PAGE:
Common Good

November 23, 2011

During the first week of July in 1995, I read an editorial by Judith A. Ramaley, president of Portland State University in Oregon, that seems as appropriate for today’s events and public policy environment as it was then. Perhaps even more so.  Ms. Ramaley wrote:

“I used to think that character is how you behave when no one is looking.  For most of us that may still be true.  For public figures, however, character is how you behave when everybody is looking . . .

“. . . Nearly a century ago when President Woodrow Wilson was still a college professor, he said:  ‘A great nation is not led by a man who simply repeats the talk of the street corners or the opinions of the newspaper.  A nation is led by a man who, rather, hearing those things, understands them better, unites them, puts them into common meaning; speaks not the rumors of the street but a new principle for a new age; a man for whom the voices of the nation . . . unite in a single meaning and reveal to him a single vision, so that he can speak what no man else knows, the common meaning of the common voice.’”

As our “modern” nation heads into the heart of yet another election season, with earlier and earlier primaries leaving little separation from the last acrimonious campaigns, it is this quality above all others that I’m seeking to find in the candidates for public office:  the uncommon heart and mind to unite us for the common good.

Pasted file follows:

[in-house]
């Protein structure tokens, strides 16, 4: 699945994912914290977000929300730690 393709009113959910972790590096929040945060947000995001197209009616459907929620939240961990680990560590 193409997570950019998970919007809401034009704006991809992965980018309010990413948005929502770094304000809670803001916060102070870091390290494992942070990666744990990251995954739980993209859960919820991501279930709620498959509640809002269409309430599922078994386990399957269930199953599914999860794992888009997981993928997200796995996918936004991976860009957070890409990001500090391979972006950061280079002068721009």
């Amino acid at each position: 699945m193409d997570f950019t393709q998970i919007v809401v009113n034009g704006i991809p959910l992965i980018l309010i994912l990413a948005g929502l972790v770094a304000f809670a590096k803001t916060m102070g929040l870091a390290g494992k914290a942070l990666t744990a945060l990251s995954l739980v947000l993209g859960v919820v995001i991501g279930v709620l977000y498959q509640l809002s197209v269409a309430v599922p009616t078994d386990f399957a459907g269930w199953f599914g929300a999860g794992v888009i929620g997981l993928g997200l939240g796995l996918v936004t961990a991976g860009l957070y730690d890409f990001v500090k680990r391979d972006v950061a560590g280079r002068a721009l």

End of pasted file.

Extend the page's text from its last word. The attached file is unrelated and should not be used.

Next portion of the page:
Cheering for Sportsmanship

July 31, 2018

(This blog first appeared on on January 8, 2013.)

I try to start each new school year at the Michigan Interscholastic Press Association summer camp at Michigan State University. I talk briefly about who the MHSAA is and what it does; and then two or three dozen high school newspaper editors and writers ask me questions; and in doing so, they give me clues to what’s going on in our schools and what’s important to our students.

Several years ago, when I opened the session to questions, one young man asked: “Mr. Roberts, what’s your job?” I paused, and then said, “I guess I’m the head cheerleader for high school sports in Michigan.”

So then this precocious student asked: “Okay, what do you cheer for?”  With a briefer pause, this is some of what I said:

  • I cheer for sportsmanship that’s not merely good, but great.

  • I cheer for sportsmanship, not gamesmanship.

  • I cheer for playing by the rules, both the letter and the spirit.

  • I cheer for maximum effort to try to win each and every contest.

  • I don’t cheer for winning at any cost; I do cheer for learning at every opportunity.

  • I cheer for losing with grace and for winning with even greater grace, with humility and modesty.

  • I cheer for the lessons of victory and the even greater lessons of defeat.